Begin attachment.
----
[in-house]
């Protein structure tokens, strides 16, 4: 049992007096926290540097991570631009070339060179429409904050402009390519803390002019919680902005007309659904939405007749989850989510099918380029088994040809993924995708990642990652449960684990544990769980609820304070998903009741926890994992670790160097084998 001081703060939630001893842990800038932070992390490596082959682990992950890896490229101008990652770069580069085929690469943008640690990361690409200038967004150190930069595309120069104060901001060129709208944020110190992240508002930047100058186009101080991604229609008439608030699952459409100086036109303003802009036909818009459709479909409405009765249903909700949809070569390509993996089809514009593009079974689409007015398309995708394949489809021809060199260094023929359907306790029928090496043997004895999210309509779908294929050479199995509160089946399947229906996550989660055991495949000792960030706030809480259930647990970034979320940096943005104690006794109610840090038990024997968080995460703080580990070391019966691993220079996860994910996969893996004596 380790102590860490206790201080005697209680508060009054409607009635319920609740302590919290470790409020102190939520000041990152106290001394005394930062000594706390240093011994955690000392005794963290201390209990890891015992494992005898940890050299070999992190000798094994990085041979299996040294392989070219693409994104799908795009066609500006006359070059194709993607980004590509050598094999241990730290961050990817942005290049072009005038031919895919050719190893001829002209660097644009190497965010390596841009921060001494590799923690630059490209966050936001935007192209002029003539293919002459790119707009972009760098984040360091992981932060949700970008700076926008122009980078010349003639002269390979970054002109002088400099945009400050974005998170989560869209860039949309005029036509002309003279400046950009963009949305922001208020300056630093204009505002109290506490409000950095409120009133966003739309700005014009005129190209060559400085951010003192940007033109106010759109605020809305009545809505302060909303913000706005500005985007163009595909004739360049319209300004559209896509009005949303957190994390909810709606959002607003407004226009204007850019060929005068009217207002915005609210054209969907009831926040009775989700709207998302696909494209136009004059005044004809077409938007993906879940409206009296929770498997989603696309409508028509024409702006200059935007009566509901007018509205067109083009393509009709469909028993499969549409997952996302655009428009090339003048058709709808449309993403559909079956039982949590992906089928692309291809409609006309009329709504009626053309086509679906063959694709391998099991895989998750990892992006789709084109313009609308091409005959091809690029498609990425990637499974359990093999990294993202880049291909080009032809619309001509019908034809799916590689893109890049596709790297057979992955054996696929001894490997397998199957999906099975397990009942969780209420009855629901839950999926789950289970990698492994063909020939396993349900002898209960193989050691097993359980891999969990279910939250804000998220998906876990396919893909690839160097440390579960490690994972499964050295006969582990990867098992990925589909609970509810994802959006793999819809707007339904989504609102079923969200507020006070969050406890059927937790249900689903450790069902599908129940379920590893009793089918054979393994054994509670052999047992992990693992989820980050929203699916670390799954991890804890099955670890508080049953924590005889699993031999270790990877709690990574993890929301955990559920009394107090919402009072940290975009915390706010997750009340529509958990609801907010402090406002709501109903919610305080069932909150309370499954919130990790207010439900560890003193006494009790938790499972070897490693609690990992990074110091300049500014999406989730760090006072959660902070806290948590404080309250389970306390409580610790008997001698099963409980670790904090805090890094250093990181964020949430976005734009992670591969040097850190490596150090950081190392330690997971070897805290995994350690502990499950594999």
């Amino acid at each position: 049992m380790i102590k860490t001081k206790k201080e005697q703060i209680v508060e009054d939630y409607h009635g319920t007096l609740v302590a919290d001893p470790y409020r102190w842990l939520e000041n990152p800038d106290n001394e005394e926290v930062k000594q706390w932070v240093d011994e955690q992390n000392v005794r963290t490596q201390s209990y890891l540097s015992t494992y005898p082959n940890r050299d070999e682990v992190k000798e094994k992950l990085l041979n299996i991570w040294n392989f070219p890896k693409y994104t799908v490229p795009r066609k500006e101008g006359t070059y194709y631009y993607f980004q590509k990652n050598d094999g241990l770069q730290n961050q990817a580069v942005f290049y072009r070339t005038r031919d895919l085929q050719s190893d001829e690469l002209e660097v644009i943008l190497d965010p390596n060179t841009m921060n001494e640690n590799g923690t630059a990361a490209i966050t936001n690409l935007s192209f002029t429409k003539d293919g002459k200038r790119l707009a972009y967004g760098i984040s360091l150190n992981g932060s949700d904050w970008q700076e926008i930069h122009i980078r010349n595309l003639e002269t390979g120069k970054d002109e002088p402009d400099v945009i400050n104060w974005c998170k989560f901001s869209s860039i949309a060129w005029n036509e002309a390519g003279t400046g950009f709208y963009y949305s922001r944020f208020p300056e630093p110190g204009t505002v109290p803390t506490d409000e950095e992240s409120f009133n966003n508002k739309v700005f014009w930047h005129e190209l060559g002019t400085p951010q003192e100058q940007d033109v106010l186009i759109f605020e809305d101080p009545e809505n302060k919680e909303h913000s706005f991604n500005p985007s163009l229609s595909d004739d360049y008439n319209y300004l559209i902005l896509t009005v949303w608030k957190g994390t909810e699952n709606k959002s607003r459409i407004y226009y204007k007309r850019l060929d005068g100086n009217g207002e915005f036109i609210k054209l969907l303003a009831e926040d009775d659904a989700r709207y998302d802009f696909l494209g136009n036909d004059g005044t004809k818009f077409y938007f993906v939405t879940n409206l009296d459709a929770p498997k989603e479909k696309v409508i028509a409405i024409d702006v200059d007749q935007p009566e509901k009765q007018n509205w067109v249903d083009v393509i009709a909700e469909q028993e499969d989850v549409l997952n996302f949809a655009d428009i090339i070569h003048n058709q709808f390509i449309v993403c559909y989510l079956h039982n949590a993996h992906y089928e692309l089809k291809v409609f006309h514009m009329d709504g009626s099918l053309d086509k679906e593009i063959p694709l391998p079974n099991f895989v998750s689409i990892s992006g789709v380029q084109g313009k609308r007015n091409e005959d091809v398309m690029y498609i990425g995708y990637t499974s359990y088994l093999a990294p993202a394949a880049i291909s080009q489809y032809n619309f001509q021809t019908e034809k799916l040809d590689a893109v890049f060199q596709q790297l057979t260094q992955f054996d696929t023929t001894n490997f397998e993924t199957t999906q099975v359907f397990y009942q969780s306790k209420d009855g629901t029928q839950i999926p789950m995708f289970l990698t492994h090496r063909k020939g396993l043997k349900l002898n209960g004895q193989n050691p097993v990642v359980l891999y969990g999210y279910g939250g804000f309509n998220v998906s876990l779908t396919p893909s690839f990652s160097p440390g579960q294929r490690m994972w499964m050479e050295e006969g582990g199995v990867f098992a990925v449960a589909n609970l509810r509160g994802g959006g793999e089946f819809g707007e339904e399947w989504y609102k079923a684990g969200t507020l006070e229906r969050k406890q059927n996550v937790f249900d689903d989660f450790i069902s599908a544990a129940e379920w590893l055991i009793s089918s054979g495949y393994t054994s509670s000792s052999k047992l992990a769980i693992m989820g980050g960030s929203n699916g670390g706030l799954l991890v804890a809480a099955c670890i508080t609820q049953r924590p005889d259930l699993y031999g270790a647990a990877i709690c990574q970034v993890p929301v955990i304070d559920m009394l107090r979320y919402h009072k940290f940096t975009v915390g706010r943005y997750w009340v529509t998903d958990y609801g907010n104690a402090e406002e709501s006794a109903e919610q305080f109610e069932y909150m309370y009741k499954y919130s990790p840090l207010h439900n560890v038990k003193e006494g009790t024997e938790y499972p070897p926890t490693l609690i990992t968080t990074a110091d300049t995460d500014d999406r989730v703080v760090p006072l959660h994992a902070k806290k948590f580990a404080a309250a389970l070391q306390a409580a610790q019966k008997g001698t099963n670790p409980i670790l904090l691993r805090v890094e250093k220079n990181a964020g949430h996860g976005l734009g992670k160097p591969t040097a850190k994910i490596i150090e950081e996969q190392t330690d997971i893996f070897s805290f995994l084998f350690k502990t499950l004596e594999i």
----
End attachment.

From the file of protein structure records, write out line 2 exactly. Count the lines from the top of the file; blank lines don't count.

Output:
């Protein structure tokens, strides 16, 4: 049992007096926290540097991570631009070339060179429409904050402009390519803390002019919680902005007309659904939405007749989850989510099918380029088994040809993924995708990642990652449960684990544990769980609820304070998903009741926890994992670790160097084998 001081703060939630001893842990800038932070992390490596082959682990992950890896490229101008990652770069580069085929690469943008640690990361690409200038967004150190930069595309120069104060901001060129709208944020110190992240508002930047100058186009101080991604229609008439608030699952459409100086036109303003802009036909818009459709479909409405009765249903909700949809070569390509993996089809514009593009079974689409007015398309995708394949489809021809060199260094023929359907306790029928090496043997004895999210309509779908294929050479199995509160089946399947229906996550989660055991495949000792960030706030809480259930647990970034979320940096943005104690006794109610840090038990024997968080995460703080580990070391019966691993220079996860994910996969893996004596 380790102590860490206790201080005697209680508060009054409607009635319920609740302590919290470790409020102190939520000041990152106290001394005394930062000594706390240093011994955690000392005794963290201390209990890891015992494992005898940890050299070999992190000798094994990085041979299996040294392989070219693409994104799908795009066609500006006359070059194709993607980004590509050598094999241990730290961050990817942005290049072009005038031919895919050719190893001829002209660097644009190497965010390596841009921060001494590799923690630059490209966050936001935007192209002029003539293919002459790119707009972009760098984040360091992981932060949700970008700076926008122009980078010349003639002269390979970054002109002088400099945009400050974005998170989560869209860039949309005029036509002309003279400046950009963009949305922001208020300056630093204009505002109290506490409000950095409120009133966003739309700005014009005129190209060559400085951010003192940007033109106010759109605020809305009545809505302060909303913000706005500005985007163009595909004739360049319209300004559209896509009005949303957190994390909810709606959002607003407004226009204007850019060929005068009217207002915005609210054209969907009831926040009775989700709207998302696909494209136009004059005044004809077409938007993906879940409206009296929770498997989603696309409508028509024409702006200059935007009566509901007018509205067109083009393509009709469909028993499969549409997952996302655009428009090339003048058709709808449309993403559909079956039982949590992906089928692309291809409609006309009329709504009626053309086509679906063959694709391998099991895989998750990892992006789709084109313009609308091409005959091809690029498609990425990637499974359990093999990294993202880049291909080009032809619309001509019908034809799916590689893109890049596709790297057979992955054996696929001894490997397998199957999906099975397990009942969780209420009855629901839950999926789950289970990698492994063909020939396993349900002898209960193989050691097993359980891999969990279910939250804000998220998906876990396919893909690839160097440390579960490690994972499964050295006969582990990867098992990925589909609970509810994802959006793999819809707007339904989504609102079923969200507020006070969050406890059927937790249900689903450790069902599908129940379920590893009793089918054979393994054994509670052999047992992990693992989820980050929203699916670390799954991890804890099955670890508080049953924590005889699993031999270790990877709690990574993890929301955990559920009394107090919402009072940290975009915390706010997750009340529509958990609801907010402090406002709501109903919610305080069932909150309370499954919130990790207010439900560890003193006494009790938790499972070897490693609690990992990074110091300049500014999406989730760090006072959660902070806290948590404080309250389970306390409580610790008997001698099963409980670790904090805090890094250093990181964020949430976005734009992670591969040097850190490596150090950081190392330690997971070897805290995994350690502990499950594999």